Combat comprises a good part of the gameplay, and MP does this wonderfully. At first you'll face no more than pretty basic enemies. Oversized bettles that try and ram you or wasps that buzz around. Such creatures have little offence ability and die quickly but can still be dangerous enough in numbers at such an early point for the careless gamer. As you progress though these creatures thin out and are replaced by more threatening enemies. You'll start facing things like flame throwers and laser fire. Defences and mobilty increase as well. Even "basic" enemy encounters can become difficult firefights.
While some of these enemies can be dispatched with simple mindless firepower many have specific strengths and weaknesses. Natives of the icy Phendrana region are quite resistant to icy attacks but fire isn't something they can handle well. Others may require more than simple beam fire, like some beasts need to have missiles fired at their rears or small pests can only be killed by morph ball bombs. Learning about the enemy and figuring out the best way to kill them is an important element and prevents Prime from descending into mindless firing.
Boss fights take it to a different level though. They naturally possess much better offence and defence than the common enemy as well as possessing many different attacks. As per usual with bosses you must uncover their weaknesses and then exploit them, all the while working hard to avoid their efforts. Some bosses can take a while to defeat too, providing an excellent challenge. Needless to say, the game is littered with bosses, and a neat touch here is that later on some of the earlier bosses actually return as standard enemies.
Of course, fighting enemies is made such a joy in no small part thanks to the control system. Those used to the usual FPS control scheme may be in for a shock though. Unlike other FPS games there's no way to free aim while moving. This game instead uses a lockon system to target enemies, allowing the player to keep them in view and circle around them, although players can still free aim while standing still and holding R. Other controls are logically placed. That big green button lets rip with the arm cannon, your primary method of killing stuff. B to jump, Y to fire a missile, X to switch to morph ball mode. Visor changes are mapped to the D Pad and beam types likewise to the C stick, allowing for fast changes. It's all also very responsive and fluid too. Samus moves exactly as you want her to.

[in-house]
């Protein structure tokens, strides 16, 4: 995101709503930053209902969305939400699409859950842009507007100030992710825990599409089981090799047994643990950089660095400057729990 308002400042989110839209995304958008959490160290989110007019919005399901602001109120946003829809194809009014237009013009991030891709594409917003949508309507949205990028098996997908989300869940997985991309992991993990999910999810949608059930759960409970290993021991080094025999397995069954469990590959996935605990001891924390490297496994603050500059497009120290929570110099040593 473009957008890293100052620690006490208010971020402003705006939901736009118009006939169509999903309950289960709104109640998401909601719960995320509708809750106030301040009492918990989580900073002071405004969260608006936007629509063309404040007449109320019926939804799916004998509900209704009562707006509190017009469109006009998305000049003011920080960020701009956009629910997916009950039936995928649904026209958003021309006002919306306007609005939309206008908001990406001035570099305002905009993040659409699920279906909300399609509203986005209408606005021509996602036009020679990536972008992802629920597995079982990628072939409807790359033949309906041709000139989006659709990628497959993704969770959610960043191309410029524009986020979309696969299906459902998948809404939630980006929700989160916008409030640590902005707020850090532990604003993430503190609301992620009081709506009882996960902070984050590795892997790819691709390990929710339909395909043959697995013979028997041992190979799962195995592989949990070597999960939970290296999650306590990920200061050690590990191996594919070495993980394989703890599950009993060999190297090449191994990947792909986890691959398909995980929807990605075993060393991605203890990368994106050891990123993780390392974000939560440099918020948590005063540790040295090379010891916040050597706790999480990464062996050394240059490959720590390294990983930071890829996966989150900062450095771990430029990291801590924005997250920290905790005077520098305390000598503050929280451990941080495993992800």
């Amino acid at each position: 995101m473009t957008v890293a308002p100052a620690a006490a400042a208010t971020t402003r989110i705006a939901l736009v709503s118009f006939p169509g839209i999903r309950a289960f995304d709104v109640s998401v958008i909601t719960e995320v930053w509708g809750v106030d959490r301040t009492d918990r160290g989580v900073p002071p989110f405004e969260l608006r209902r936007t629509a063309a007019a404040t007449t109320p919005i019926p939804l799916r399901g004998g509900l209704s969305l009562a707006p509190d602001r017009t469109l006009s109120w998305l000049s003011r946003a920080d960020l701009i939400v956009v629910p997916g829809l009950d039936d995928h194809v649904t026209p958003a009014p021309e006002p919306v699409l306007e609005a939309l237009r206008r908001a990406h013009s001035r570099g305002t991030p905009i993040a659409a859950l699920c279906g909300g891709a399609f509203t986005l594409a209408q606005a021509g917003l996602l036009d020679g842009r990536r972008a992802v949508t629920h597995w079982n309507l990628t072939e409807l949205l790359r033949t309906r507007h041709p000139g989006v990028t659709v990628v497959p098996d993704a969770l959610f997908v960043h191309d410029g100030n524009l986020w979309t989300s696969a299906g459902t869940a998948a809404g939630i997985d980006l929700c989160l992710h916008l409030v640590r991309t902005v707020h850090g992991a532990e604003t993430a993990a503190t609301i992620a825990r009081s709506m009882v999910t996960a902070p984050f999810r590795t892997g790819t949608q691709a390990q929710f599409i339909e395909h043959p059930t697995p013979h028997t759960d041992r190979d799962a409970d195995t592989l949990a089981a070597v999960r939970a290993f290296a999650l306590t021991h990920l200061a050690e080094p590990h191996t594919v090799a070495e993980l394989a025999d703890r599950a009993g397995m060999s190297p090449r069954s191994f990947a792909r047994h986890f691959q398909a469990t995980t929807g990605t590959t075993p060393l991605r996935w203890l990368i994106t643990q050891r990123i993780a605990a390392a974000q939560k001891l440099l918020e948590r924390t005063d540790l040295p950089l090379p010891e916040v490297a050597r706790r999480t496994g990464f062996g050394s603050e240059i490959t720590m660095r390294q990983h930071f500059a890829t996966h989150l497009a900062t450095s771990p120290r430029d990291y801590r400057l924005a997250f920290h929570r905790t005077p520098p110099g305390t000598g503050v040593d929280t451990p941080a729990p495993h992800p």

But fighting isn't all there is. Exploration is also a key element of the Metroid series, and Prime certainly does not disappoint here either. There are a variety of environments to explore on Tallon IV. Generally speaking they cover all the basic types you'd expect (fire, ice, technology, grass) but the areas are so wonderfully constructed that it's a joy to behold. Cliff faces, suspended platforms, concealed alcoves, tunnels, waterways, expansive chambers. There is simply so many places to reach and find. Even better is that it's not entirely linear. Feel free to wander off and explore. In fact, Prime encourages it, as powerups like energy tanks can often by found off the beaten path.
Furthering this, Prime continues a trait carried over from past endeavours. All environments have areas inititally blocked off from Samus that usually require some form of ability Samus doesn't have yet. Those with a good memory wil be rewarded when they later gain such an ability and remember past areas previously inaccessible. This means that even if you explore every reachable inch of an area the first time you arrive you'll still have other parts that open up to you later on. Just because you can't get there now doesn't mean you can't ever.
But not all exploration is done in first person. Shortly after landfall on the planet Samus earns the morph ball upgrade, which offers a completely different experience by itself. A quick tap of the X button switches between the normal bipedal mode and this morph ball mode. The camera also pulls back so you can see ball Samus clearly. Samus' offence abilities are now limited to small bombs and much later power bombs that offer Samus' most destructive offence capability (although usually ineffective against bosses themselves), but her significantly smaller size allows her to reach into small gaps and passages that normal Samus cannot reach. Making clever use of her bombs as well as further ball upgrades does an excellent job of expanding the exploration aspect. A dead-end may not be the end as you're encouraged to look around for any place Samus could conceivably access.